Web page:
Health Risk Management

Valerie Wong Fountain, CFA®, Managing Director, Head of Signature Access

Jerry Garner, Vice President, Senior Lifestyle Advisory Specialist

The ancient Roman poet, Virgil, wrote “The greatest wealth is health.” Health issues and health-related expenditures are quickly becoming significant personal and financial concerns for ultra-high net worth families.

If not properly planned for, management of an acute or ongoing health issue can be costly and expose individuals to increased risks that threaten not only health and quality of life, but also financial security. Out-of-pocket spending grew 3.9% in 2016 to $352.5 billion, faster than the growth of 2.8% in 2015. This was the fastest rate of growth since 2007 and exceeded the average annual rate of growth of 2% from 2008-15.1

Just as having a diversified financial portfolio can help mitigate the impact of market swings, a personalized approach focusing on one’s well-being may help mitigate health risks. For example, by reducing the need for treatment of preventable health problems, a patient may lower medical costs. In addition, by focusing on well-being, one may improve longevity and quality of life in retirement; and, by focusing proactively on health, a patient may catch diagnoses early and improve outcomes.

Key Factors Affecting Health Risk

 

FAMILY HISTORY

Accessing one’s family history is the foundation of a personalized health plan; yet, a report from the CDC found that only 33% of Americans have gathered their family health history.2 A range of diseases found in one’s family history can determine future health risk; these diseases can include cardiovascular disease, diabetes, Alzheimer’s, some cancers, genetic disorders, etc.

LIFESTYLE

Medical research has shown that lifestyle factors have a substantial effect on health risk. For example, people who are overweight have a two to three times higher risk of coronary artery disease and high blood pressure. They also have a 10 times higher chance of developing type 2 diabetes and an increased risk of dying from colon, breast and other cancers.3 Given these potential health risks, it is surprising that a Mayo Clinic study found that less than 3% of Americans meet the basic qualifications for a healthy lifestyle.4

MISDIAGNOSIS AND MEDICAL ERRORS

Patients face high incidences of misdiagnoses and medical errors, which increase health risk. According to the Institute of Medicine, most Americans will experience at least one inaccurate or delayed diagnosis in their lifetime with potentially devastating effects.5 An analysis by Johns Hopkins suggests that misdiagnoses and medical errors are the third leading cause of death in the U.S. after heart disease and cancer.6

INAPPROPRIATE OR UNNECESSARY TREATMENT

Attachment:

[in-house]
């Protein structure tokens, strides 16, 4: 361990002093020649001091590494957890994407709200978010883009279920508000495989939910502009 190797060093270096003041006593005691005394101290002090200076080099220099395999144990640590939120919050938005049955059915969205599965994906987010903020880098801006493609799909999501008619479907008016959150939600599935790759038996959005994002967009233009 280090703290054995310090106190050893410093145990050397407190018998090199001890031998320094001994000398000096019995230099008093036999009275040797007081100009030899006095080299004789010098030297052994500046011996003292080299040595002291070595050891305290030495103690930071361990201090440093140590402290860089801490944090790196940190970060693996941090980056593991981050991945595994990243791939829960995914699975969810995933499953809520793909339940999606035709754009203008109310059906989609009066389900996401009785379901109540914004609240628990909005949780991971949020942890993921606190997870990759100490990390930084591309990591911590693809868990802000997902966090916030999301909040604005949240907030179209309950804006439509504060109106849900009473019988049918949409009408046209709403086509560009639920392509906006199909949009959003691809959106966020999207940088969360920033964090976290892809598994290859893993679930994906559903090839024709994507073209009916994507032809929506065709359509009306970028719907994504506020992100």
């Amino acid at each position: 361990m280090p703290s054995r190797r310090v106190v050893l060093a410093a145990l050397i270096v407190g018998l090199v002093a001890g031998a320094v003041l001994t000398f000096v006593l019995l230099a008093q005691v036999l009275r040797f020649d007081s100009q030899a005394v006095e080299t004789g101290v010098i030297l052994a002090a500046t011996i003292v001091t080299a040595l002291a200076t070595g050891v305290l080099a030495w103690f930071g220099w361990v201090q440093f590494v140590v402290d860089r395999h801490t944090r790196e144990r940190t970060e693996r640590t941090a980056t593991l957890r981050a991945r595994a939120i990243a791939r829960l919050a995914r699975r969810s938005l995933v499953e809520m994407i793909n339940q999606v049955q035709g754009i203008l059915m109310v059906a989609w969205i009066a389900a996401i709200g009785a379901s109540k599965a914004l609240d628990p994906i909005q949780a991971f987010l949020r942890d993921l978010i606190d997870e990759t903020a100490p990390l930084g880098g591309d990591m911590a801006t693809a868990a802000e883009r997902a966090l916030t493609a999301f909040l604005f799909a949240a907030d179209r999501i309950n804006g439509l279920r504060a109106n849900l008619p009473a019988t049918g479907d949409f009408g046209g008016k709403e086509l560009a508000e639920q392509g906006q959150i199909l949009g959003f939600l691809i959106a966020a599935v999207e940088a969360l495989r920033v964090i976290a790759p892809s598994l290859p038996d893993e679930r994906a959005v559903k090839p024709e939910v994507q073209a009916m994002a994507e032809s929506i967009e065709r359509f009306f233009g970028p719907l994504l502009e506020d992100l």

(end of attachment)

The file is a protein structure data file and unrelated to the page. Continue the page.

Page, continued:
Undergoing unnecessary treatment or procedures may be harmful to the patient. One study found that 30% of common medical procedures, including cardiac bypass and hysterectomy, are performed without clinical evidence.7 And patients not receiving top-quality care supported by clinical evidence may increase the risk of complications and potentially lower their survival rate.8

MEDICALLY RELATED TRAVEL EMERGENCIES

When traveling, one faces risks with sudden illness, injuries, complications from a chronic diagnosis, and lost or forgotten medications. It is difficult to know which physicians and hospitals provide the highest quality care, especially overseas. Treatment in facilities with limited experience or expertise increases the chance of receiving inappropriate care, which in turn increases the risk of suboptimal outcomes. Advanced preparation can help mitigate this risk.

THE PILLARS OF AN EFFECTIVE HEALTH RISK MANAGEMENT STRATEGY

In order to manage health risk effectively, individuals should have a personalized risk management strategy. A health advisor, an independent advocate who helps individuals navigate the health care system, can assist with building this strategy. An advisor plays several roles, including researching conditions and treatments, physician referrals, scheduling expedited appointments and managing medical records.

THERE ARE FIVE BASIC PILLARS OF THIS STRATEGY:

 

Screening and preventive care: The strategy’s foundation should include:

• Assessing and monitoring family history and lifestyle-based risk factors

• Updating immunizations

• Biometric screening for high blood pressure, cholesterol, blood sugar, BMI and waist circumference

• Personalized screening for breast, colon and other cancers

Proactive care may lower the risk of developing many preventable diseases. It can also increase the likelihood that diseases are detected at the earliest stage, when they may be more treatable.

Access to reliable medical intelligence:

To make sound decisions, patients need to be fully informed about treatment options and their potential risks and benefits. They also need help finding the right specialists for complex health problems. Friends and family may be well-meaning but are not always the most objective source of information. Internet resources can be overwhelming, outdated and misleading. Even an experienced family physician may not know about the most current treatment approaches or the best specialists for complex diagnoses.